Archived InformationTools for Schools - April 1998
A key to program delivery is the program-affiliated national facilitators. Employed full-time by the program, facilitators are drawn from teachers and school administrators who have been active in implementing and using the program in their schools. They are trained using a buddy system teamed with a seasoned facilitator to observe training in schools and then to deliver training in schools while being observed. The costs of recruiting and training new facilitators is covered by the program as part of the professional development fees charged to schools and districts.
Schools may become aware of the Comprehensive School Reform Program in a variety of ways,
such as articles in educational journals and magazines, presentations at conferences or awareness
videos and materials, including books describing the program and its outcomes. Given initial
awareness, schools or districts invite program staff to make awareness presentations. Schools also
send delegations to visit other schools in their region where the program is being implemented.
Given interest after awareness activities, comprehensive school reform model program staff visit the
district to work out financial and training arrangements and to negotiate an understanding of what
the district, school, and program responsibilities will be. The program is then presented to the whole
staff of each interested school. Following opportunities to examine materials, visit other schools,
and discuss among themselves, school staffs vote by secret ballot to implement the program. This
exercise is essential in that it assures teachers that they had a free choice and that the program is
supported by the great majority of their colleagues.
| Planning for Implementation
A national trainer from the Comprehensive School Reform Program staff is appointed to serve as the
school's lead contact. A school facilitator is then chosen, usually an experienced and respected
teacher from within the school's own staff. The facilitator (and often the principal as well) attend a
week-long training session, held well in advance of training for the school staff. This gives the
facilitators and principals time to work out issues of staffing, space, finances, and ordering and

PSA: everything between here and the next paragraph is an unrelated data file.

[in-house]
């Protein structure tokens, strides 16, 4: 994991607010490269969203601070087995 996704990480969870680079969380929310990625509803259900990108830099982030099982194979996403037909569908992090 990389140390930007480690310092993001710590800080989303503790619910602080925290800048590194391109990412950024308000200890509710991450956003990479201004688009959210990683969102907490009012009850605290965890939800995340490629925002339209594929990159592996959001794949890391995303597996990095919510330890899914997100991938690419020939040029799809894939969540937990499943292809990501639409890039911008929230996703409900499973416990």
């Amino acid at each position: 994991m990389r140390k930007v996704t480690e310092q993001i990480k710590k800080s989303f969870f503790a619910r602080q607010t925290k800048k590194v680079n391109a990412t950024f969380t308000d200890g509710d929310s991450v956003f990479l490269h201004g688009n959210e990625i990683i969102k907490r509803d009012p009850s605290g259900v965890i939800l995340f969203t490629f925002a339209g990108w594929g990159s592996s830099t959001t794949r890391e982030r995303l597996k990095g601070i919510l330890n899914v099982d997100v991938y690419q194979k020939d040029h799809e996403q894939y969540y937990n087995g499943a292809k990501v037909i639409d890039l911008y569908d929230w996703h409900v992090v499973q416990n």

| Initial Professional Development
A 2- to 3-day professional development session is provided prior to implementation of the program.
This initial development is typically done by the school's lead contact, other staff from the central
program or regional training sites, and staff developers who are facilitators or teachers in existing
| On-Going On-Site Staff Development and Technical Assistance
Follow-up visits and continuing staff development are conducted by program facilitators. These
facilitators strengthen the skills of the building facilitators by jointly conducting an implementation
review in which they visit classes, interview teachers and administrators, and look at student data.
The facilitators model ways of giving feedback to teachers, give the building facilitators advice on
solving their problems, share perspectives on strengths and weaknesses of the program, and plan
with the building facilitator the goals for individual teachers and for general program
implementation that the facilitator will follow up on. The facilitators meet with teachers to provide
additional training, respond to questions and discuss issues needing further attention.
| Local Support Networks
Local schools that have successfully implemented a whole school reform professional development program know the details of the program and how to make it work in an environment very similar to that of the new school. Experienced and new schools can establish "mentoring" relationships in which staff exchange visits, materials, and ideas. School-to-school mentoring lets the teachers, facilitators, and principals in successful schools share their wisdom of practice and hard-won experience. It gives new schools an attainable vision of what comprehensive school reform should be like and gives staffs of new schools support when they run into problems or opposition.
Local support networks also sponsor local conferences around the comprehensive school reform
program to bring large numbers of local school personnel together to benefit from each other's
expertise. Through local networking, staff members from different schools are able to suggest new
ways of solving problems or looking at common issues.
| National Network
Systemic and lasting change is far more likely when schools work together as part of a national network in which they share a common vision and a common language, share ideas and technical assistance, and create an emotional connection and support system. The network, at the least, sponsors an annual conference which offers valuable information on new developments and new ideas; builds connections between the experienced schools so that they can share ideas on issues of common interest and build significant relationships with other schools pursuing similar objectives; issues a communications newsletter and conducts other communications activities; and, in general, seeks to create an esprit de corps, and pride in what has been accomplished through the comprehensive school reform program.
Implementation research has long noted the need for teacher commitment and teacher ownership in
the school reform process. The Comprehensive School Reform Professional Development Program
promotes initial teacher and administrator buy-in through extensive early awareness activities that
culminate in a school-wide commitment to implement the comprehensive school reform program.
Through local and national networks, teacher-school contributions to the implementation of the
program build recognition of teacher efforts and produce ownership.